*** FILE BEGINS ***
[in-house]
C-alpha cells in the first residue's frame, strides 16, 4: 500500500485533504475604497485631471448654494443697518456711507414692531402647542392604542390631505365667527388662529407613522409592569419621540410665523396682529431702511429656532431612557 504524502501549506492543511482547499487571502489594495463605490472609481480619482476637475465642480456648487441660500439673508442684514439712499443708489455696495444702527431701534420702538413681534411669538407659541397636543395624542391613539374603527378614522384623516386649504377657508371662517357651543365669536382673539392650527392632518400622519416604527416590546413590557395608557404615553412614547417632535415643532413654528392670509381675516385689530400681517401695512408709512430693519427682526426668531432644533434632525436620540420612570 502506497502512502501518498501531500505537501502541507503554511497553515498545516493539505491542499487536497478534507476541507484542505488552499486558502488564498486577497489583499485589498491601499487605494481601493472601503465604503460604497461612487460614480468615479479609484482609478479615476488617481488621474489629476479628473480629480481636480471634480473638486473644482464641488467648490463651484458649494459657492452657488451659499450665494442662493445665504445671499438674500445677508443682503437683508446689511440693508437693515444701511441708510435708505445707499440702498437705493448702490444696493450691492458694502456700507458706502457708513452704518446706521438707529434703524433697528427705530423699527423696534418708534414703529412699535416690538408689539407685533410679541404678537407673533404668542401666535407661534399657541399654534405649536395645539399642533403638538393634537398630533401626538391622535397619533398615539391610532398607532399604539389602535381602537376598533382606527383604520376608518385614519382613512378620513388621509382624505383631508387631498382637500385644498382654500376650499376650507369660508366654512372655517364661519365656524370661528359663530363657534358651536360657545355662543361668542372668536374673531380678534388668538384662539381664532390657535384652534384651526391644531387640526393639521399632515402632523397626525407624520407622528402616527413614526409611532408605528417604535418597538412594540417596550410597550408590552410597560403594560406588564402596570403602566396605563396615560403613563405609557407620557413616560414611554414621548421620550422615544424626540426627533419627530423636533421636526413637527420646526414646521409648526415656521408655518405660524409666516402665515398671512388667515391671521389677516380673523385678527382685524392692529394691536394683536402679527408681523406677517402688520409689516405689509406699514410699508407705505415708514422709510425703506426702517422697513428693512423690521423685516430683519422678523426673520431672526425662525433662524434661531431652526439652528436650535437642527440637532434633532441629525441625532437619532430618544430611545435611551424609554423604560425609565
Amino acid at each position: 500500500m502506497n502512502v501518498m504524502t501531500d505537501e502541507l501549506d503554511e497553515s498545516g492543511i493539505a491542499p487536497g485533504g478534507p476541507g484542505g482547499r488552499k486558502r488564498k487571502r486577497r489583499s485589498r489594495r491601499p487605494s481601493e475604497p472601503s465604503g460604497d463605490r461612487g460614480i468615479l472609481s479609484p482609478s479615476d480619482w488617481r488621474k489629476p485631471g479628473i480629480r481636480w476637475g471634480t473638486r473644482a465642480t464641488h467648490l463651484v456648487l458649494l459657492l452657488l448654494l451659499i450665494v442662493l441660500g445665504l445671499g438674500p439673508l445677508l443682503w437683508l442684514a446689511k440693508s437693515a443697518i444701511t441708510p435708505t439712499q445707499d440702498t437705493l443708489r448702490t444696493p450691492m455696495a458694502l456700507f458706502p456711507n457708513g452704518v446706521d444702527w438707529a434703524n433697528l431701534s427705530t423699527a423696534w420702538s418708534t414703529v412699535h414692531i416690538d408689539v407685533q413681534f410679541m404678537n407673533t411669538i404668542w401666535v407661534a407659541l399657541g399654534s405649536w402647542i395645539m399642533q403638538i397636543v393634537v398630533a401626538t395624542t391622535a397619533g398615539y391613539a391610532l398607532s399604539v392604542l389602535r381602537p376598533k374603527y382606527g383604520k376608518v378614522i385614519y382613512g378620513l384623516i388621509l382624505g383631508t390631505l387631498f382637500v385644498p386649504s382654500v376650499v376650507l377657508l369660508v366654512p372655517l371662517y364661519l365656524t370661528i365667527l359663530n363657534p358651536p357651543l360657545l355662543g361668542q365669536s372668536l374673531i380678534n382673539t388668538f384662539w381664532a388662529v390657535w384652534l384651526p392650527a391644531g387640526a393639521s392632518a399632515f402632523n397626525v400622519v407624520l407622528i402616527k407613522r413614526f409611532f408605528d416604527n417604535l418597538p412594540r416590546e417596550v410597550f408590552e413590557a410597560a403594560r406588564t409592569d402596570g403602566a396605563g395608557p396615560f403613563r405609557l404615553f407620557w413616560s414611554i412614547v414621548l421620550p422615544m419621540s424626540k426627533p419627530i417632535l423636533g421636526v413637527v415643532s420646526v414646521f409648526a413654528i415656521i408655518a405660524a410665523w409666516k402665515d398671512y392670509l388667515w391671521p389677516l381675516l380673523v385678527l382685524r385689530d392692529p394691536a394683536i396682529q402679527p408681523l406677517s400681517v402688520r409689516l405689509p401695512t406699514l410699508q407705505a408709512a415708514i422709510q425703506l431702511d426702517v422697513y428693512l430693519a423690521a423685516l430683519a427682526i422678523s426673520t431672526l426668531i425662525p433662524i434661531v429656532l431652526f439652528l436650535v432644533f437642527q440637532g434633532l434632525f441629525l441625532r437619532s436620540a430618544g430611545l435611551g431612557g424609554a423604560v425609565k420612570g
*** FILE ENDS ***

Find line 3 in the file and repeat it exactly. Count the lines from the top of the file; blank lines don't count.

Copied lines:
Amino acid at each position: 500500500m502506497n502512502v501518498m504524502t501531500d505537501e502541507l501549506d503554511e497553515s498545516g492543511i493539505a491542499p487536497g485533504g478534507p476541507g484542505g482547499r488552499k486558502r488564498k487571502r486577497r489583499s485589498r489594495r491601499p487605494s481601493e475604497p472601503s465604503g460604497d463605490r461612487g460614480i468615479l472609481s479609484p482609478s479615476d480619482w488617481r488621474k489629476p485631471g479628473i480629480r481636480w476637475g471634480t473638486r473644482a465642480t464641488h467648490l463651484v456648487l458649494l459657492l452657488l448654494l451659499i450665494v442662493l441660500g445665504l445671499g438674500p439673508l445677508l443682503w437683508l442684514a446689511k440693508s437693515a443697518i444701511t441708510p435708505t439712499q445707499d440702498t437705493l443708489r448702490t444696493p450691492m455696495a458694502l456700507f458706502p456711507n457708513g452704518v446706521d444702527w438707529a434703524n433697528l431701534s427705530t423699527a423696534w420702538s418708534t414703529v412699535h414692531i416690538d408689539v407685533q413681534f410679541m404678537n407673533t411669538i404668542w401666535v407661534a407659541l399657541g399654534s405649536w402647542i395645539m399642533q403638538i397636543v393634537v398630533a401626538t395624542t391622535a397619533g398615539y391613539a391610532l398607532s399604539v392604542l389602535r381602537p376598533k374603527y382606527g383604520k376608518v378614522i385614519y382613512g378620513l384623516i388621509l382624505g383631508t390631505l387631498f382637500v385644498p386649504s382654500v376650499v376650507l377657508l369660508v366654512p372655517l371662517y364661519l365656524t370661528i365667527l359663530n363657534p358651536p357651543l360657545l355662543g361668542q365669536s372668536l374673531i380678534n382673539t388668538f384662539w381664532a388662529v390657535w384652534l384651526p392650527a391644531g387640526a393639521s392632518a399632515f402632523n397626525v400622519v407624520l407622528i402616527k407613522r413614526f409611532f408605528d416604527n417604535l418597538p412594540r416590546e417596550v410597550f408590552e413590557a410597560a403594560r406588564t409592569d402596570g403602566a396605563g395608557p396615560f403613563r405609557l404615553f407620557w413616560s414611554i412614547v414621548l421620550p422615544m419621540s424626540k426627533p419627530i417632535l423636533g421636526v413637527v415643532s420646526v414646521f409648526a413654528i415656521i408655518a405660524a410665523w409666516k402665515d398671512y392670509l388667515w391671521p389677516l381675516l380673523v385678527l382685524r385689530d392692529p394691536a394683536i396682529q402679527p408681523l406677517s400681517v402688520r409689516l405689509p401695512t406699514l410699508q407705505a408709512a415708514i422709510q425703506l431702511d426702517v422697513y428693512l430693519a423690521a423685516l430683519a427682526i422678523s426673520t431672526l426668531i425662525p433662524i434661531v429656532l431652526f439652528l436650535v432644533f437642527q440637532g434633532l434632525f441629525l441625532r437619532s436620540a430618544g430611545l435611551g431612557g424609554a423604560v425609565k420612570g